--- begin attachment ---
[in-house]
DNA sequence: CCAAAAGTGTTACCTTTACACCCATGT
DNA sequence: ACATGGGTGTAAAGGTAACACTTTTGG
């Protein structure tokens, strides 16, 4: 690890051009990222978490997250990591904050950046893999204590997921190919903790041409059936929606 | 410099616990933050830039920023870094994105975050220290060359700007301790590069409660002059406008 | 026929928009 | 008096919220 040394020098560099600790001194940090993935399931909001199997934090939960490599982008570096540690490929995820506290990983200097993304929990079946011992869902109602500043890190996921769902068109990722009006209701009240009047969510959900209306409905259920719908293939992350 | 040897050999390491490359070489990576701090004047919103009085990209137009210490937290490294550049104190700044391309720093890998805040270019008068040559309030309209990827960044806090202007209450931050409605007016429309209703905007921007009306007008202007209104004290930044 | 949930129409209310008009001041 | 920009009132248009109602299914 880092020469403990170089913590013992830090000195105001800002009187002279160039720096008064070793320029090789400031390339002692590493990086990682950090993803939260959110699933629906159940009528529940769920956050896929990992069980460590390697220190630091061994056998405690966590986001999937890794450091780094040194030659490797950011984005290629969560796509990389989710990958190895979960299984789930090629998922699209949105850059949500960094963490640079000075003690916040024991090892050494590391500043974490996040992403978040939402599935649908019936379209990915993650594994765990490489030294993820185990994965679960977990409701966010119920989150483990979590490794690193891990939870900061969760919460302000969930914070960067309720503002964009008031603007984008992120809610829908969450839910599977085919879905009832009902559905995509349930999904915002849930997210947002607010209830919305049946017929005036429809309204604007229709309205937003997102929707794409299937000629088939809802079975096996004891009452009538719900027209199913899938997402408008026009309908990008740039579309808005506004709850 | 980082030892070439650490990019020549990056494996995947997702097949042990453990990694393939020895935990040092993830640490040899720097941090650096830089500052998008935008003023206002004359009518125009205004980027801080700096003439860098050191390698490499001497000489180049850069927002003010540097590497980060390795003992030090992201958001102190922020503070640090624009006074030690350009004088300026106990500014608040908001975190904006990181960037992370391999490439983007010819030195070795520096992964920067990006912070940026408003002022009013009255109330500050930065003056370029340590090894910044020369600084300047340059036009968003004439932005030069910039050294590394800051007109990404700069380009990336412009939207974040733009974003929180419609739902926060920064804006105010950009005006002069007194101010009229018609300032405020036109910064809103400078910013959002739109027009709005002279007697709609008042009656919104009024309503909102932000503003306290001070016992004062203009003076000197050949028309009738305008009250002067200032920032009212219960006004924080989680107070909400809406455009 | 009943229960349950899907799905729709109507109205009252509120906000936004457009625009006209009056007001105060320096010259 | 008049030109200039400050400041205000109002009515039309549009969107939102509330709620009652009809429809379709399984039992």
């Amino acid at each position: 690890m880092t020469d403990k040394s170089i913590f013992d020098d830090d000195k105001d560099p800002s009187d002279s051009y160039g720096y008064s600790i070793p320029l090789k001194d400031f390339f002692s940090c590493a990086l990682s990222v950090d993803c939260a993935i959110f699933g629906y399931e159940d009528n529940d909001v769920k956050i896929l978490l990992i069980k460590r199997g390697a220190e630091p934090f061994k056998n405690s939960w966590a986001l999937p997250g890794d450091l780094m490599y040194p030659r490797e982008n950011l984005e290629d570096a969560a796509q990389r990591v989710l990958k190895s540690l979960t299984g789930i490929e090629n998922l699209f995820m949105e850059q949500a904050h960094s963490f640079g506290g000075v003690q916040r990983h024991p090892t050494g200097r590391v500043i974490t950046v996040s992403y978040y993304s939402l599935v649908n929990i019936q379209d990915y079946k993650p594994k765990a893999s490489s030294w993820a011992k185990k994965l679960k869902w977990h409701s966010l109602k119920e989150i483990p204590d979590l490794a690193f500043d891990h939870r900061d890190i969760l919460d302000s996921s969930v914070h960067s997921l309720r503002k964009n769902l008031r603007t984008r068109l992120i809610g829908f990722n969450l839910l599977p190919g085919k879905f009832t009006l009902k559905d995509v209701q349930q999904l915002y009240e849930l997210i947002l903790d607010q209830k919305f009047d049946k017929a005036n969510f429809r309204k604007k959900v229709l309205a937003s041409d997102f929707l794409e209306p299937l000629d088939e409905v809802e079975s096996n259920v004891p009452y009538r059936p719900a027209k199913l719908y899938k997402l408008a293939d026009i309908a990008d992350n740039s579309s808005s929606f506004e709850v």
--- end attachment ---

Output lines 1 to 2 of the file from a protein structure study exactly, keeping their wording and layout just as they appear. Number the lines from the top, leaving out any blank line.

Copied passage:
[in-house]
DNA sequence: CCAAAAGTGTTACCTTTACACCCATGT